The popular narrative that mainframe is archaic, legacy tech doesn’t reflect reality, as its strengths greatly benefit some of our most important modern systems. IBM z16 is not suitable for every workload, but it does have a place in the modern enterprise. IT leaders are learning to optimize their tech stacks and put workloads where they make sense. Businesses using mainframe technology have to make some hard decisions about the platform. For some applications, moving to the cloud or an x86 VM farm is the right choice, but many times, it means further investment in mainframe systems to make a long-standing workload adjust to new business demands.
SHARE Is Helping Bring The Mainframe Community Into The Future
Mainframe users and vendors came together at SHARE Atlanta 2023 to prepare for a much cloudier future. SHARE was created in 1955 and is the oldest IT user group around. This year’s spring SHARE conference is small by re:Invent or KubeCon standards, but the attendees are focused on keeping some of the world’s most critical workloads running reliably. While there were plenty of 40–50-year mainframe veterans in attendance, the crowd was very diverse, with a vast spectrum of ages, genders, races, and nationalities represented.
Sessions at SHARE reflected a surge in interest in modernizing mainframe environments through the use of automation, DevOps practices, API enablement, containers, AIOps, Zero Trust, hybrid cloud integration, and a range of other topics that you would expect at KubeCon, DevOps Summit, or SREcon. Enabling technologies such as Zowe, OpenShift, and Git were mentioned often, and some interesting patterns for cloud object storage usage were demonstrated by vendors like Model9 and Broadcom.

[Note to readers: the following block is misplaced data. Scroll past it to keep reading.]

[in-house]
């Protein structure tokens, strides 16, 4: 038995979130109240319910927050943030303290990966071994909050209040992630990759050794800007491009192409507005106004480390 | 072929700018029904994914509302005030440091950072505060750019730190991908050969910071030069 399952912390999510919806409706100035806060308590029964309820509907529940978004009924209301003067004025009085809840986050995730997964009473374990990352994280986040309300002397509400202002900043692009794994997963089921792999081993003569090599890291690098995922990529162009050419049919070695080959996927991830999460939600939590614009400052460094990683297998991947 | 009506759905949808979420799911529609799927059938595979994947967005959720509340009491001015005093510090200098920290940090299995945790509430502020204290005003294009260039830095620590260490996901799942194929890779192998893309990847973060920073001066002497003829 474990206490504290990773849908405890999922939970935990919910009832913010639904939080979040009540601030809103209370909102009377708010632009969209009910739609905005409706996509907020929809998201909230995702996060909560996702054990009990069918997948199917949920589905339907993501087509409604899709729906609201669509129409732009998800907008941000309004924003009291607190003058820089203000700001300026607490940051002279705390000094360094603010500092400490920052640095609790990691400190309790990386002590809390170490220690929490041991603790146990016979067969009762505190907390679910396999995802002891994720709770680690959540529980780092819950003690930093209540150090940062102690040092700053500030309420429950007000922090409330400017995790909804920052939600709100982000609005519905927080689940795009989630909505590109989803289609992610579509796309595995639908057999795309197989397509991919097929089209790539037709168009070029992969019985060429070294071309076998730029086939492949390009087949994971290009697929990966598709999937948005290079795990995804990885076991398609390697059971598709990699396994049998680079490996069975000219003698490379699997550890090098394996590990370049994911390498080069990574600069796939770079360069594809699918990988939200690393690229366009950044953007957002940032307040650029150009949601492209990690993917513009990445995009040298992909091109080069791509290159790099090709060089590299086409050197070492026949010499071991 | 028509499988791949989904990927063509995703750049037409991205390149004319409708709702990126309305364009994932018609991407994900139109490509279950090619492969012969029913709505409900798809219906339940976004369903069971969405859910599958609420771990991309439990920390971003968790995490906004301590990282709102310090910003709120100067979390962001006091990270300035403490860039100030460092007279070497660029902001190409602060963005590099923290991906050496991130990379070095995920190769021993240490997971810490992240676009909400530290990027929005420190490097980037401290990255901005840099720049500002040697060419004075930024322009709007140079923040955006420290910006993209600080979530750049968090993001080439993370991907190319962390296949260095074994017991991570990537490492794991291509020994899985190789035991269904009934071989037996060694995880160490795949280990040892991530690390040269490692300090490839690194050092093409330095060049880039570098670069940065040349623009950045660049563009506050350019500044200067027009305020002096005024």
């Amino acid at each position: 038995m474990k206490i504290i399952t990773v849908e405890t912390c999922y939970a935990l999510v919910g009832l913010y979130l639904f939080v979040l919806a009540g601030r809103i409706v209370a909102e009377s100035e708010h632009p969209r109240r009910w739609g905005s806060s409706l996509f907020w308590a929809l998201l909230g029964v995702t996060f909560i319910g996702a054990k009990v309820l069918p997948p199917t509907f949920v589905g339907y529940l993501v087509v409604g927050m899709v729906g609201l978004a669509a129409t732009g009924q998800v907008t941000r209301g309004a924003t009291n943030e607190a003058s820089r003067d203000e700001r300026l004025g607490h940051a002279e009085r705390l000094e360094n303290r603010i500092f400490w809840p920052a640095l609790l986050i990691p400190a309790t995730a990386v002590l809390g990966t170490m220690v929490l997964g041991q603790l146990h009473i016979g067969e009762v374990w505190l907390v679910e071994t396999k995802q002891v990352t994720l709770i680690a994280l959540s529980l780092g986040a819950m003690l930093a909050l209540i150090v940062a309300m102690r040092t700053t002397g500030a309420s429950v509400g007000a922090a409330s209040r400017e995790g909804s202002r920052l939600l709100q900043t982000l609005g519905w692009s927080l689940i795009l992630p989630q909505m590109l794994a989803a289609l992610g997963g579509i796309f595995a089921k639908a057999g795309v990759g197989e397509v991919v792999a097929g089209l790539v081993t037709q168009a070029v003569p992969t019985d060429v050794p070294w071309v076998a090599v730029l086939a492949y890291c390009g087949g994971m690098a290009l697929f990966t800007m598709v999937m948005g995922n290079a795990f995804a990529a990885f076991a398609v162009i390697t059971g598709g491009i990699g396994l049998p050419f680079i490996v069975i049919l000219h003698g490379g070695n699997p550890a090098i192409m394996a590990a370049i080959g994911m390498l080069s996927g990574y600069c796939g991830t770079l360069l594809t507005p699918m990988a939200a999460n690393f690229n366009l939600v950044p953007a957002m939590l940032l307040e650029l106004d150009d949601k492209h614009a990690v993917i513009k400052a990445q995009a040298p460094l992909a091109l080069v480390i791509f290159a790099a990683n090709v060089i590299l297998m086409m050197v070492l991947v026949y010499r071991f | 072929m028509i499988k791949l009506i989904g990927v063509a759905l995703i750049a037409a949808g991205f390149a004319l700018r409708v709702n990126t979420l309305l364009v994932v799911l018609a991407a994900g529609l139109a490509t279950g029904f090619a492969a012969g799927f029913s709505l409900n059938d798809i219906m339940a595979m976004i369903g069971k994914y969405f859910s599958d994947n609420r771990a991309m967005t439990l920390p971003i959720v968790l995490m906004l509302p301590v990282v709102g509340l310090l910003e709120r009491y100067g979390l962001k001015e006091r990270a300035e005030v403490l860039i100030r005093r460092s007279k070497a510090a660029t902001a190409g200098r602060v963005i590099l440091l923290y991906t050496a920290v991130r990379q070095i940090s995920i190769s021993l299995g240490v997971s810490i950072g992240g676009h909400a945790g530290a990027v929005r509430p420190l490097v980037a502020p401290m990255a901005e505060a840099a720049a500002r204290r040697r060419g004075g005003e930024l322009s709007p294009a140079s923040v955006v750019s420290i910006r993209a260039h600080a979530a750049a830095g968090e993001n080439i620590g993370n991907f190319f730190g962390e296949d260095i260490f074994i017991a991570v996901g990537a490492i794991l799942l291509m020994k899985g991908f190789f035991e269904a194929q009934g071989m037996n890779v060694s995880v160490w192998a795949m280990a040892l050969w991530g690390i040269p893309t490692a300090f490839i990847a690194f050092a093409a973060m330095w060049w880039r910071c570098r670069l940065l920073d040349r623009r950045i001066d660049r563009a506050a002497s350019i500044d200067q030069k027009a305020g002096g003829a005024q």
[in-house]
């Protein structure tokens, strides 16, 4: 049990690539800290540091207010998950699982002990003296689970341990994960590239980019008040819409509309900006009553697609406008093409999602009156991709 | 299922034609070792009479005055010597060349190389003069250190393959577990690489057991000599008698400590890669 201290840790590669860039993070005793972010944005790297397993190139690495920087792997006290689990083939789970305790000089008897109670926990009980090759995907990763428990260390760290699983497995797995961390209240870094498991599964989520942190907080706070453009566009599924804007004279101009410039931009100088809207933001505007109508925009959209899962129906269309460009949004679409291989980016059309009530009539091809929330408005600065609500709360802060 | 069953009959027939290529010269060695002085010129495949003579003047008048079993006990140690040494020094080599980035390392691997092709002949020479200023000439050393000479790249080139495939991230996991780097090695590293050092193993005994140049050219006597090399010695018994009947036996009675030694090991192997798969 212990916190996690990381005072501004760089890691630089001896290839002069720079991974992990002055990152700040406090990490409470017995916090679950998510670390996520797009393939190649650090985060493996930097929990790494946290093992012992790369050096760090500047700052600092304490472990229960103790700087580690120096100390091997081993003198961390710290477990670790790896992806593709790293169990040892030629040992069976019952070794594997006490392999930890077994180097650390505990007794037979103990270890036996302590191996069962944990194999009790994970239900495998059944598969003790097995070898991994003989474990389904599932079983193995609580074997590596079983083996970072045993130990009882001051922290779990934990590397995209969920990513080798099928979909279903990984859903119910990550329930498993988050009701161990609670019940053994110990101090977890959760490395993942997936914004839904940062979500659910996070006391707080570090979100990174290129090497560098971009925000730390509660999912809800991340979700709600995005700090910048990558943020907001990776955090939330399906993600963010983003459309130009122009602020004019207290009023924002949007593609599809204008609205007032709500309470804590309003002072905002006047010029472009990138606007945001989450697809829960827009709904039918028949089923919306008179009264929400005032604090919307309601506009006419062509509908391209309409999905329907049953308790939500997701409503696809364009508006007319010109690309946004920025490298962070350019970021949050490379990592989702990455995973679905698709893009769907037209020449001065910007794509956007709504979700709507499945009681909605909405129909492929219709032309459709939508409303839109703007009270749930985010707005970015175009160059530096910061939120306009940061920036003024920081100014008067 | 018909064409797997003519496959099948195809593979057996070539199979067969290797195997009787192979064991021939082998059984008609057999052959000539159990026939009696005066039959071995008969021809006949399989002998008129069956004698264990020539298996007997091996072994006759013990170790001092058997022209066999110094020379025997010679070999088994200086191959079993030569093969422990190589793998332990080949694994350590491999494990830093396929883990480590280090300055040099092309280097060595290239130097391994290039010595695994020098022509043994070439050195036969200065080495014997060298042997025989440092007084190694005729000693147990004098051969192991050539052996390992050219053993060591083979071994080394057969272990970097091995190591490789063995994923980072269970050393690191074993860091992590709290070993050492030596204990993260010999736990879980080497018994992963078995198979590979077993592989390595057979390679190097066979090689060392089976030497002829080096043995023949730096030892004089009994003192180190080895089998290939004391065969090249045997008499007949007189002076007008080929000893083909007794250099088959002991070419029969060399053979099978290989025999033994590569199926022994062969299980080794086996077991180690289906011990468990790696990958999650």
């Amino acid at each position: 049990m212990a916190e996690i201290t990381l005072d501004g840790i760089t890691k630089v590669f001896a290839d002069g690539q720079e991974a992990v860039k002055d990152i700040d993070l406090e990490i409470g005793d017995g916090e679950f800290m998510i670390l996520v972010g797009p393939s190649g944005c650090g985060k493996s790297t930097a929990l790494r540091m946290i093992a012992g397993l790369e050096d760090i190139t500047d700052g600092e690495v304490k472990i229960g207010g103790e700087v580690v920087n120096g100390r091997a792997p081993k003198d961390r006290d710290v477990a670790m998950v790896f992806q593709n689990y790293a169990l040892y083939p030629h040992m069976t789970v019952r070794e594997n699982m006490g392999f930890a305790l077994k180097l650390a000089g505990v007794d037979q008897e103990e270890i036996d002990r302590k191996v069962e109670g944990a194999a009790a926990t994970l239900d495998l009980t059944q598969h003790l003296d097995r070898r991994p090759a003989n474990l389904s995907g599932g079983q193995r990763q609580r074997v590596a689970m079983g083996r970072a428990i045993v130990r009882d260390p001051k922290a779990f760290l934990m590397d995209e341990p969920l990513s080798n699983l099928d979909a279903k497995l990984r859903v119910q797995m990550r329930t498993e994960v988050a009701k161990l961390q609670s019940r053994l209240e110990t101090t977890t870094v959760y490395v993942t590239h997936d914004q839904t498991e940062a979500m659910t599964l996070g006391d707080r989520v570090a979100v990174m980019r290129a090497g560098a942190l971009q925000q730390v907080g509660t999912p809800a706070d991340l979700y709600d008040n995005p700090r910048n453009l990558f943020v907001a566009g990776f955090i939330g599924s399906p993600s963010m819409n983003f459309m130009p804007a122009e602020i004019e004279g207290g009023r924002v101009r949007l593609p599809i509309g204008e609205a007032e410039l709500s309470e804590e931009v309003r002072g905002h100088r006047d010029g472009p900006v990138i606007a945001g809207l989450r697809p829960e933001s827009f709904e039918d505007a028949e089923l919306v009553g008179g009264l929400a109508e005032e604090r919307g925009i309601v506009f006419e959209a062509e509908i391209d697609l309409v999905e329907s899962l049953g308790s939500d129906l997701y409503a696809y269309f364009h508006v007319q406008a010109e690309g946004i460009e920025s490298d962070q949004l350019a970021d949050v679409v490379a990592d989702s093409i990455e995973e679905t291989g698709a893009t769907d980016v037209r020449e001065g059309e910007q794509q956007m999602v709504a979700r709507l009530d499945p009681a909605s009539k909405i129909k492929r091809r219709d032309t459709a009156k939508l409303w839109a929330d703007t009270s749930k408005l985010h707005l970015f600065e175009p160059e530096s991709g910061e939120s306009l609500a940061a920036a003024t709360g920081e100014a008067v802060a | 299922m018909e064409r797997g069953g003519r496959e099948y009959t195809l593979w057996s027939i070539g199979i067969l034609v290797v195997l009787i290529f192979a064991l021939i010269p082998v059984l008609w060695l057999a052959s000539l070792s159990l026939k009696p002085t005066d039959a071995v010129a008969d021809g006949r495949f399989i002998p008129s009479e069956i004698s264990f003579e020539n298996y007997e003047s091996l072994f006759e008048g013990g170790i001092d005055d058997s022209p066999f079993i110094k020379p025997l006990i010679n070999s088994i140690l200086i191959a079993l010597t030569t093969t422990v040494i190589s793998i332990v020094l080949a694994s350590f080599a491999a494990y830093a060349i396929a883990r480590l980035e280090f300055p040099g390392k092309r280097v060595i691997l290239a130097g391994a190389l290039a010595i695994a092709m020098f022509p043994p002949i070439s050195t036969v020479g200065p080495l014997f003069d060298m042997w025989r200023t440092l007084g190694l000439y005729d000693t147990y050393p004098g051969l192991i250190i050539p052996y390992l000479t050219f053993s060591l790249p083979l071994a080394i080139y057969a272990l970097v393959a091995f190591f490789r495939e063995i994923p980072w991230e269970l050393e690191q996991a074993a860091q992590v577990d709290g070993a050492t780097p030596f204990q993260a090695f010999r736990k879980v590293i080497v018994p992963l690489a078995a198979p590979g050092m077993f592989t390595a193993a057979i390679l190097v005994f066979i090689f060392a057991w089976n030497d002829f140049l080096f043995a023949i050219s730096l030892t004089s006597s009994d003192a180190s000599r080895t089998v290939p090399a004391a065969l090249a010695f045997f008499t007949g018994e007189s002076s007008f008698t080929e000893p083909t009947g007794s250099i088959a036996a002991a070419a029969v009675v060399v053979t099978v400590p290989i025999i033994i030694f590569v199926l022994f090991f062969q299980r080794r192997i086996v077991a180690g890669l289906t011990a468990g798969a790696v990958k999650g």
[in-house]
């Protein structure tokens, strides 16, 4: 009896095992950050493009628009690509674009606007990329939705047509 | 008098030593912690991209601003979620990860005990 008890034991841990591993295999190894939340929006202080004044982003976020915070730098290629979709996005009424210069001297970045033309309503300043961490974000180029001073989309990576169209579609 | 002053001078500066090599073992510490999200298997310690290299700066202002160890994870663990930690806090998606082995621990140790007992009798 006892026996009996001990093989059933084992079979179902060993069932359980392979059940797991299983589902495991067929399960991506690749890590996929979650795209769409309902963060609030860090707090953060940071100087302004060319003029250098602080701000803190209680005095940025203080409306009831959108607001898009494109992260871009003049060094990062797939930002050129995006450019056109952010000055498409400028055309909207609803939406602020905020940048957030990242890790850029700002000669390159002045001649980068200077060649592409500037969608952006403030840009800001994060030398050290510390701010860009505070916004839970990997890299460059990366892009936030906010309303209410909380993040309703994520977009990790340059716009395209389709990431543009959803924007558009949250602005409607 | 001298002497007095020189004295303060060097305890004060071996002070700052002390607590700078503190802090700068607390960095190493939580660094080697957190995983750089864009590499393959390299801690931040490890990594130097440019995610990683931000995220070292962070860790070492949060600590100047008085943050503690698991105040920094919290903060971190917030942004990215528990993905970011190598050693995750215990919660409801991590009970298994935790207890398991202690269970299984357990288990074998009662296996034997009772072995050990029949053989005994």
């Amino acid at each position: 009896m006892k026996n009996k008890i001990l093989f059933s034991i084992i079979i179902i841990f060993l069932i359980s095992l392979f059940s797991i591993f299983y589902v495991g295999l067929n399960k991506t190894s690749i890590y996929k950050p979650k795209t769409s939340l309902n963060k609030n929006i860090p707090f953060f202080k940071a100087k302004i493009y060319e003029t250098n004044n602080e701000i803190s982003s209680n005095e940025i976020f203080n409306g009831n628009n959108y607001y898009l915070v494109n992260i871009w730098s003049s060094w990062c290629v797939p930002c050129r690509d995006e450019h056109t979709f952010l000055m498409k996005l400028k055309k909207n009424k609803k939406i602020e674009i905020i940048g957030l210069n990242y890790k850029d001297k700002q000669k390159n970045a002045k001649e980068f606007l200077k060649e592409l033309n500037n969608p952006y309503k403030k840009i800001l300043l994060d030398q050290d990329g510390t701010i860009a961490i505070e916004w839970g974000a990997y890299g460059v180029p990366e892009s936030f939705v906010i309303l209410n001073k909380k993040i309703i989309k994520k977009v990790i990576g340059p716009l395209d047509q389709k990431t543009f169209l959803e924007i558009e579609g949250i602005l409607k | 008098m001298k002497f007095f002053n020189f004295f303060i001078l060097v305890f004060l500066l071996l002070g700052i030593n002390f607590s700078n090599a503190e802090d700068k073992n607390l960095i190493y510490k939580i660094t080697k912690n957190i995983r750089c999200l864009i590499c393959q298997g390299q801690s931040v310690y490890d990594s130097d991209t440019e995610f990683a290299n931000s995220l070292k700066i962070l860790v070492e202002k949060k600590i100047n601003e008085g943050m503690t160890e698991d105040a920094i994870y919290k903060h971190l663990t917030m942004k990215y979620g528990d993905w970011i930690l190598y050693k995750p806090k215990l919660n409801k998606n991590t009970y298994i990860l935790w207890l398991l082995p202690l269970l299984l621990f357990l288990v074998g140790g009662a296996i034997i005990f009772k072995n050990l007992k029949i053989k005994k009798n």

Mainframe Is Not The Walled Garden That It Has Been In The Past
Many presenters shared the need to collaborate with their distributed colleagues and learn from the pipelines and platforms that those environments have created. There was also a focus on breaking down walls built up around mainframe in order to create a pipeline of innovation that stretches from systems of record to systems of engagement. Limitations still remain, both technically and psychologically, to the integration of the mainframe as “just another platform,” and major vendors such as IBM, BMC, Broadcom, Rocket Software, SUSE, and more have positioned themselves to help address both hurdles. Central to the in-platform modernization effort is the Open Mainframe Project, where vendors have a neutral ground for sponsoring internships, building code, and stimulating interest in the platform, with long-standing organizations such as SHARE serving as a dissemination point for that information.